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Chianti Grant-Culver sees dreams through from her second grade classroom to her college lecture hall

Author and education ally Robert John Meehan once said, “A gifted teacher is not only prepared to meet the needs of today's child but is also prepared to foresee the hopes and dreams in every child's future.
Chianti Grant-Culver flips through a scrapbook of her years teaching second grade at Portal Elementary School as she sits in her office at the Georgia Southern College of Education Credit: Whitney Lavoie

Author and education ally Robert John Meehan once said, “A gifted teacher is not only prepared to meet the needs of today's child but is also prepared to foresee the hopes and dreams in every child's future.”

Chianti Grant-Culver is a former elementary school teacher who is now an instructor of Elementary and Special Education in the Georgia Southern College of Education. She has had the very unique and special experience of not only meeting the needs of children in her second grade classroom but also seeing those same children all the way through to the fruition their hopes and dreams. 

You see, Grant-Culver has had the opportunity to teach some students twice: once in second grade and once again at Georgia Southern, when they enrolled in the College of Ed to become teachers themselves. 

“Going through my roster, I recognized a name from second grade, and she was sitting in my college class,” she said of the first time this happened. “There are not many professions where you could teach someone and then see them fulfilling their dreams. That’s been amazing.”

This has happened twice so far, and now that those college students have gone on to fulfill their dreams of having their own classrooms, the entire experience has come full circle.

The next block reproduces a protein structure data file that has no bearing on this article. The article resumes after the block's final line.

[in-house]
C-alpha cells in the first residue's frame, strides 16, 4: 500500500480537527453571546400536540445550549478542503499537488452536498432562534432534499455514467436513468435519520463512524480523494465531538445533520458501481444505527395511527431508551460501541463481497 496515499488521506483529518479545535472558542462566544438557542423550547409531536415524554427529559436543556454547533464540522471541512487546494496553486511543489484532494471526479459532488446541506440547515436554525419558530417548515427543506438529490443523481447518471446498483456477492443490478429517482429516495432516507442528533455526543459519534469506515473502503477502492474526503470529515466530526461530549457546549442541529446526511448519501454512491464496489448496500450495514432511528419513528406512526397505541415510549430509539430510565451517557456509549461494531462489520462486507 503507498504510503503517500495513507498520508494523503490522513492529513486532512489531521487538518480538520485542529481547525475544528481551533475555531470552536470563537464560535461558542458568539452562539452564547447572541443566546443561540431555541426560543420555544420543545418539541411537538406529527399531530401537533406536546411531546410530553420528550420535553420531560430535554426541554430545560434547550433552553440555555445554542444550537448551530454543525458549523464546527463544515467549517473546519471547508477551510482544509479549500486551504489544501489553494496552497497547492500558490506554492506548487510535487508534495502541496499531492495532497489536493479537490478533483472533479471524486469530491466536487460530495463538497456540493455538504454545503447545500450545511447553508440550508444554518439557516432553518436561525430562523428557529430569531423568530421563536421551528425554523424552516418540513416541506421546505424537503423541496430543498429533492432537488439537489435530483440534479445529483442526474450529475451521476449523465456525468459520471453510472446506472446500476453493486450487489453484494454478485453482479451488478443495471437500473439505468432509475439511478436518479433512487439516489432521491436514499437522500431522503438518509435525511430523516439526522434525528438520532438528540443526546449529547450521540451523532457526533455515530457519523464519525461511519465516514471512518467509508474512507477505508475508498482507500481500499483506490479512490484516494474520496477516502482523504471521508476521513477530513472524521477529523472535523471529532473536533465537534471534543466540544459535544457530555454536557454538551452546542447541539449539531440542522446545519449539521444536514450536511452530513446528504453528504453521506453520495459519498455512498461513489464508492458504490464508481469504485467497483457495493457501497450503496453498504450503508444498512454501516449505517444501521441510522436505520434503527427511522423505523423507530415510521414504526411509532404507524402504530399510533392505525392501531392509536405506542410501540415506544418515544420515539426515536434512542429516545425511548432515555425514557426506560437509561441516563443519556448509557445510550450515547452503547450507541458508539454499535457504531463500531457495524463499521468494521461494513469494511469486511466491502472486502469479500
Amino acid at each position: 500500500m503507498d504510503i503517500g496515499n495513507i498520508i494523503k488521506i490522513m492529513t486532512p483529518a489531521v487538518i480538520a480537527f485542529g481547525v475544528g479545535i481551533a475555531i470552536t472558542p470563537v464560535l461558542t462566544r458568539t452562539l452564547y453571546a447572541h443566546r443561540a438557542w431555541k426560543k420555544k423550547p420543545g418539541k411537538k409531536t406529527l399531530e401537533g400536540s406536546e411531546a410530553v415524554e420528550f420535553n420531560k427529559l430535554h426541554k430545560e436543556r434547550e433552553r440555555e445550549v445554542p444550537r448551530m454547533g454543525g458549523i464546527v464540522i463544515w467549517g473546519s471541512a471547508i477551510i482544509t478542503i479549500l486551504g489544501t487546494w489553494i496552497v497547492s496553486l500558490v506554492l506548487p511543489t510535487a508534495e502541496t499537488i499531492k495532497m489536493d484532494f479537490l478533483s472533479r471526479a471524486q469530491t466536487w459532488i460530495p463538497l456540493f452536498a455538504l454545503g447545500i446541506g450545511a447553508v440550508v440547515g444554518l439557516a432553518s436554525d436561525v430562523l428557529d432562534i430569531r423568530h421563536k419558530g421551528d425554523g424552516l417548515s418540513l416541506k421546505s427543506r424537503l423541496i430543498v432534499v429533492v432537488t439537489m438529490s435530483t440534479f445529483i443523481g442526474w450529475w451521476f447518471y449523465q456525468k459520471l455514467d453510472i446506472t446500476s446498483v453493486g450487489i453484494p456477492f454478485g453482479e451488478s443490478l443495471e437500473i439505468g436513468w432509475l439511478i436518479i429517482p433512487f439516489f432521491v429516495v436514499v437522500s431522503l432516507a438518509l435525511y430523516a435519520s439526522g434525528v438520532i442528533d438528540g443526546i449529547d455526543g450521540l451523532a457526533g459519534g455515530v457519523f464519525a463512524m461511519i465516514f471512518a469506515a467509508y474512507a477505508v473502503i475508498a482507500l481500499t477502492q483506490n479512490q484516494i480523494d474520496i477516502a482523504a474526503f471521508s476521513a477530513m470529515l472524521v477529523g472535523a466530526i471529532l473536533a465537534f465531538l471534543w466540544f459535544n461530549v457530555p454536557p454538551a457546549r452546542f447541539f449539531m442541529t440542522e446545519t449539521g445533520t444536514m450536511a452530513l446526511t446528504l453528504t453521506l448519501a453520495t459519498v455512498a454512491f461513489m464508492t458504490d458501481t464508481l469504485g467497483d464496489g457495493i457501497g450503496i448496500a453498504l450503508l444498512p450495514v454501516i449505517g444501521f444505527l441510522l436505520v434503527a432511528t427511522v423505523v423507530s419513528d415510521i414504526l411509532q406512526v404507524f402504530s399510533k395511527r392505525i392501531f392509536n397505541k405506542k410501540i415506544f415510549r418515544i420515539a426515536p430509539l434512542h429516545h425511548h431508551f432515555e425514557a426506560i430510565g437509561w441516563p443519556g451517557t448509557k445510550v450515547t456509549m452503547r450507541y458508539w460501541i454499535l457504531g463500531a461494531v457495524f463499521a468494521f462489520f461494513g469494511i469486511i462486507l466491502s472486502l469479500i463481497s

A true calling

Grant-Culver herself attended Georgia Southern, and while she didn’t start out as an education major, it quickly became clear that it was her calling. With the encouragement of her maternal grandmother, Lucille, she changed majors.

“I decided to do what my heart was meant to do,” she said.

She completed her education at Georgia Southern and started teaching for Bulloch County Schools in January of 2000 at Portal Elementary.

She spent 16 years teaching in the second grade, and in her 17th year, she moved to 4th grade. Shortly after, she came to Georgia Southern to teach elementary practicum and curriculum courses, which she is now in her sixth year of.

Chianti Grant-Culver with class
Mrs. Culver with her 2009-2010 second grade class at Portal Elementary (Photo Courtesy Shalah Hendrix)

Heart and soul

Putting her heart and soul into her work has certainly been a theme throughout Grant-Culver’s career. 

“You can teach them, but they have to know that you love them,” she shared of her years in the elementary classroom. “Every child desires to have that love and happiness and the fulfilling of their dreams. I would tell my students, ‘Those stars are yours! Grab them.’”

And as for her college students, she is passionate about imparting the wisdom she gained from her experience during all those years in the classroom. While she says that pedagogy and policy are of course important to learn, they aren’t the only things future educators need to know.

Chianti Grant-Culver Teacher of the Year 2004
(Photo: Whitney Lavoie)

“Experience has a spot right there up on that bookshelf,” she said. “Sometimes experience is the best teacher.”

And because she has that experience, she’s able to share it with her college students heart-to-heart and encourage them in their student teaching and as they spread their wings.

“Every day, every moment – it’s always different,” she said of what she shares with her students about actually being in the elementary classroom. “But the highs far outnumber the lows, and your lows are your building blocks and stepping stones.”    

“Our teachable moments tend to be more fruitful when we incorporate a piece of our heart rather than a piece of our mind.” 

Robert John Meehan